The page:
Cell-Free Fetal DNA

Indications for Considering the Use of Cell-Free Fetal DNA
  • Maternal age 35 years or older at delivery.
  • Fetal sonographic findings indicating an increased risk of aneuploidy.
  • History of a prior pregnancy with a trisomy.
  • Positive test result for aneuploidy, including first trimester, sequential, or integrated screen, or a quadruple screen.
  • Parental balanced robertsonian translocation with increased risk for fetal trisomy 13 or 21.


  • Patients at increased risk of aneuploidy can be offered testing with cell-free fetal DNA. This technology can be expected to identify approximately 98% of cases of Down syndrome with a false-positive rate of less than 0.5%.

  • Cell-free fetal DNA testing should not be offered to low-risk women or women with multiple gestations because it has not been sufficiently evaluated in these groups.

  • A family history should be obtained before the use of this test to determine if the patient should be offered other forms of screening or prenatal diagnosis for familial genetic disease.

  • Cell-free fetal DNA testing should not be part of routine prenatal laboratory assessment, but should be an informed patient choice after pretest counseling.
  • Pretest counseling should include a review that although the cell-free fetal DNA test is not a diagnostic test, it has high sensitivity and specificity. The test will only screen for the common trisomies, at the present time, gives no other genetic information about the pregnancy.

  • If a fetal structural anomaly is identified on ultrasound examination, invasive prenatal diagnosis should be offered.

  • Cell-free fetal DNA does not replace the accuracy and diagnostic precision of prenatal diagnosis with CVS or amniocentesis, which remain an option for women.

  • A negative cell-free fetal DNA test result does not ensure an unaffected pregnancy.
  • A patient with a positive test result should be referred for genetic counseling and offered invasive prenatal diagnosis for confirmation of test results.

What is Trisomy 21, 18 and 13?

Genes are the part of the a cell that contain the biological information that control the growth and development of cells. Genes, alone or in combination, determine many of the genetic traits that a person inherits, including risks of developing certain diseases or conditions. Genes are grouped into larger structures within the cells call chromosomes. The human body has 23 distinct chromosome pairs or copies. Trisomy 21,18 or 13 means there are three copies of either chromosome 21, 18 or 13, instead of two.

What is Down Syndrome?

Down syndrome is a condition in which an extra copy of chromosome 21 causes delays in the way a child develops, both mentally and physically. Not everyone with Down syndrome is affected in the same way, and there is no way to determine before birth how a child may be affected. There are three different types of Down syndrome with the most common referred to as trisomy 21. The other two types are called Robertsonian translocation and Mosaicism and these occur in about 4-6% of babies born with Down Syndrome.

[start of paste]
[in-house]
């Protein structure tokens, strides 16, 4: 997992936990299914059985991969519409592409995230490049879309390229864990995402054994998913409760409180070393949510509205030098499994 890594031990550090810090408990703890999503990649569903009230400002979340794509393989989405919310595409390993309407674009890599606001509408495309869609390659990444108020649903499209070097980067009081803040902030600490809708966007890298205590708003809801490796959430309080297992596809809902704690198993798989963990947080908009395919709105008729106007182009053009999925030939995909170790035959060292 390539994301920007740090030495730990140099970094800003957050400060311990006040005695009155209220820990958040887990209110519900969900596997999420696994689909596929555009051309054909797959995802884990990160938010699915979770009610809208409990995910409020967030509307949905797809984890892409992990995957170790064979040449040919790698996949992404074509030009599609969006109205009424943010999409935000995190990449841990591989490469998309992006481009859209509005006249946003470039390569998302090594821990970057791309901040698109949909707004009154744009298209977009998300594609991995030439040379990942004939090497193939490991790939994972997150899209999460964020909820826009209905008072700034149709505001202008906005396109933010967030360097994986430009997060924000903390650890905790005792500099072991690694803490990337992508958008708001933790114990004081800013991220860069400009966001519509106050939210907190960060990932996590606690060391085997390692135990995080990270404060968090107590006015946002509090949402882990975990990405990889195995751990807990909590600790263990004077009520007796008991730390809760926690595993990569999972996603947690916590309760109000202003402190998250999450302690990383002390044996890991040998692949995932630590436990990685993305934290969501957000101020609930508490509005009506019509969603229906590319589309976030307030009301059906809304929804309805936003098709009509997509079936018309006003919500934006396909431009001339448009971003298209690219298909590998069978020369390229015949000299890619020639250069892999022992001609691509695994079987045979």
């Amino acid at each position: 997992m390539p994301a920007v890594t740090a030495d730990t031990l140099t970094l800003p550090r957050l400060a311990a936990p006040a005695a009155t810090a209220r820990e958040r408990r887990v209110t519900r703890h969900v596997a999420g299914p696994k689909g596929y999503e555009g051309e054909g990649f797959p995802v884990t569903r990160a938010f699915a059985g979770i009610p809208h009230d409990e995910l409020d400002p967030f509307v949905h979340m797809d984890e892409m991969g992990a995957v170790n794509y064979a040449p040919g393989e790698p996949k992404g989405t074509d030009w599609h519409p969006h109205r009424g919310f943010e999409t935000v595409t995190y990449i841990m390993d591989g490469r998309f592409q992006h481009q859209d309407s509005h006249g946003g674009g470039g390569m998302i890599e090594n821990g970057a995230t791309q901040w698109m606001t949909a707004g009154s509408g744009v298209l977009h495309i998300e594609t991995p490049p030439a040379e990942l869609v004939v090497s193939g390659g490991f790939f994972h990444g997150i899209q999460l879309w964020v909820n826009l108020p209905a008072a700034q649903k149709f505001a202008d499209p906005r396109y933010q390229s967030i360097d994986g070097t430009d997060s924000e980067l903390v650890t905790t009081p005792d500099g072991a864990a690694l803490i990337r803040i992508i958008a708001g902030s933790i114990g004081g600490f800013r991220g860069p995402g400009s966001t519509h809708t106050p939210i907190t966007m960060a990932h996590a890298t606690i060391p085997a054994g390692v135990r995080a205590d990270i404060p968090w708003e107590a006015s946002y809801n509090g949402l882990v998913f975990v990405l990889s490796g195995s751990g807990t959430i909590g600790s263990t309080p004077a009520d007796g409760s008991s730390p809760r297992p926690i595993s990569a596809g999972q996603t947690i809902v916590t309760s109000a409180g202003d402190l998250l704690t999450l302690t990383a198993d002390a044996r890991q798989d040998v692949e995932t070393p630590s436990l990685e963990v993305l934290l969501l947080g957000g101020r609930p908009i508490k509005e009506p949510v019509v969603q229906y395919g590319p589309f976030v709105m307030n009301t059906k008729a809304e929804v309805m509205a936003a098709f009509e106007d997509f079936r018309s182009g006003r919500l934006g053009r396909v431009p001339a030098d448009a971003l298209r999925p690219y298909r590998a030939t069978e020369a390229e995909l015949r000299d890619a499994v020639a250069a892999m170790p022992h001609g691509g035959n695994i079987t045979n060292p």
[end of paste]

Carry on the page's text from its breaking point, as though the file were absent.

Down syndrome affects about 1 in every 700 babies. The risk to have a child with Down syndrome does increase with the mother's age, but mothers of all ages can have a child with Down syndrome and it can occur in people of all races.

What is Edwards Syndrome?

Trisomy 18, also known as Edwards syndrome, is caused by an extra copy of chromosome 18. About 1 in every 5,000 babies is born with trisomy 18.

What is Patau Syndrome?

Trisomy 13, also known as Patau syndrome, is caused by an extra copy of chromosome 13. The condition is much less common than Down syndrome and occurs in about 1 in 16,000 babies born.

Testing Options

The American College of Obstetricians and Gynecologist (ACOG) recommends that all pregnant women be offered a screening test for fetal chromosomal abnormalities, regardless of the woman's age. Screening may be a maternal blood test done in the first trimester along with ultrasound, or it can be a maternal blood test done in the second trimester without ultrasound, or a combination of both.

ACOG also recommends that invasive diagnostic testing, such as chorionic villus sampling (CVS) or genetic amniocentesis, for aneuploidy should be made available to all women, regardless of maternal age. These surgical procedures obtain tissue/cells that allow for highly accurate diagnosis of genetic variations like trisomy 21, 18 or 13. CVS and amniocentesis are invasive and carry a small risk of causing a miscarriage.

Noninvasive Testing for Women at Increased Risk for Trisomy 21, 18 and 13

A noninvasive blood test is available for women with increased risk indicators for fetal chromosome variations. The test detects an increased amount of chromosomal 21, 18 and 13 material (mother and baby) that is circulating in your blood.

The increased risk factors, include one or more of the following:
  • Advanced maternal age
  • Personal/family history for chromosomal abnormalities
  • Fetal ultrasound abnormality suggestive of aneuploidy
  • Positive serum screening test
Why is Prenatal Testing for Trisomy 21, 18 and 13 Important?

Prenatal testing for trisomy 21, 18 and 13 can help determine whether your baby has a genetic abnormality. Knowing the risk for trisomy 21, 18 and 13 can help you , your family and your health care provider make informed decisions about your pregnancy.

With your health care provider, you can prepare medically, emotionally and financially for the birth of a child with special needs, such as arranging for delivery in a medically appropriate setting.

Fetal Imaging Center
6502 S. McCarran Blvd. Suite B
Reno, NV 89509-6139

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